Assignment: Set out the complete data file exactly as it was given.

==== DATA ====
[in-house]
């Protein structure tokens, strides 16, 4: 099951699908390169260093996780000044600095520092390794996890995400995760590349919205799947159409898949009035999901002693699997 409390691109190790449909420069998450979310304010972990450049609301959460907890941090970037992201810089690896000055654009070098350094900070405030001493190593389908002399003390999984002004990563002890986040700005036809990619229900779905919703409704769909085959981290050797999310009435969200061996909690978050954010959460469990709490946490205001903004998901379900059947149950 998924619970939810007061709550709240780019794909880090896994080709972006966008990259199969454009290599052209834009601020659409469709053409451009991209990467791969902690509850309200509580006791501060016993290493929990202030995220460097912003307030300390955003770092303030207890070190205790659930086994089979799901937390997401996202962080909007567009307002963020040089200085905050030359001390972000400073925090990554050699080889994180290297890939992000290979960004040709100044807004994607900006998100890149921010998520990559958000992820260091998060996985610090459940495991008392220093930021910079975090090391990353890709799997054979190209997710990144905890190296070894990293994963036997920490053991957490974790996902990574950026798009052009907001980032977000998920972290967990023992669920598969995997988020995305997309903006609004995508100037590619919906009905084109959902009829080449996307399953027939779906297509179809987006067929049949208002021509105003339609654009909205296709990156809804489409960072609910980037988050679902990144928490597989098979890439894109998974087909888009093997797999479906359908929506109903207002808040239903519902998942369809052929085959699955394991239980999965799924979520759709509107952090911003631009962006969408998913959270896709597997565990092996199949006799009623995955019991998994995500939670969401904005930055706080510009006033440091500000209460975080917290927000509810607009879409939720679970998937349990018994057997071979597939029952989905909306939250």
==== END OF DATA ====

[in-house]
């Protein structure tokens, strides 16, 4: 099951699908390169260093996780000044600095520092390794996890995400995760590349919205799947159409898949009035999901002693699997 409390691109190790449909420069998450979310304010972990450049609301959460907890941090970037992201810089690896000055654009070098350094900070405030001493190593389908002399003390999984002004990563002890986040700005036809990619229900779905919703409704769909085959981290050797999310009435969200061996909690978050954010959460469990709490946490205001903004998901379900059947149950 998924619970939810007061709550709240780019794909880090896994080709972006966008990259199969454009290599052209834009601020659409469709053409451009991209990467791969902690509850309200509580006791501060016993290493929990202030995220460097912003307030300390955003770092303030207890070190205790659930086994089979799901937390997401996202962080909007567009307002963020040089200085905050030359001390972000400073925090990554050699080889994180290297890939992000290979960004040709100044807004994607900006998100890149921010998520990559958000992820260091998060996985610090459940495991008392220093930021910079975090090391990353890709799997054979190209997710990144905890190296070894990293994963036997920490053991957490974790996902990574950026798009052009907001980032977000998920972290967990023992669920598969995997988020995305997309903006609004995508100037590619919906009905084109959902009829080449996307399953027939779906297509179809987006067929049949208002021509105003339609654009909205296709990156809804489409960072609910980037988050679902990144928490597989098979890439894109998974087909888009093997797999479906359908929506109903207002808040239903519902998942369809052929085959699955394991239980999965799924979520759709509107952090911003631009962006969408998913959270896709597997565990092996199949006799009623995955019991998994995500939670969401904005930055706080510009006033440091500000209460975080917290927000509810607009879409939720679970998937349990018994057997071979597939029952989905909306939250």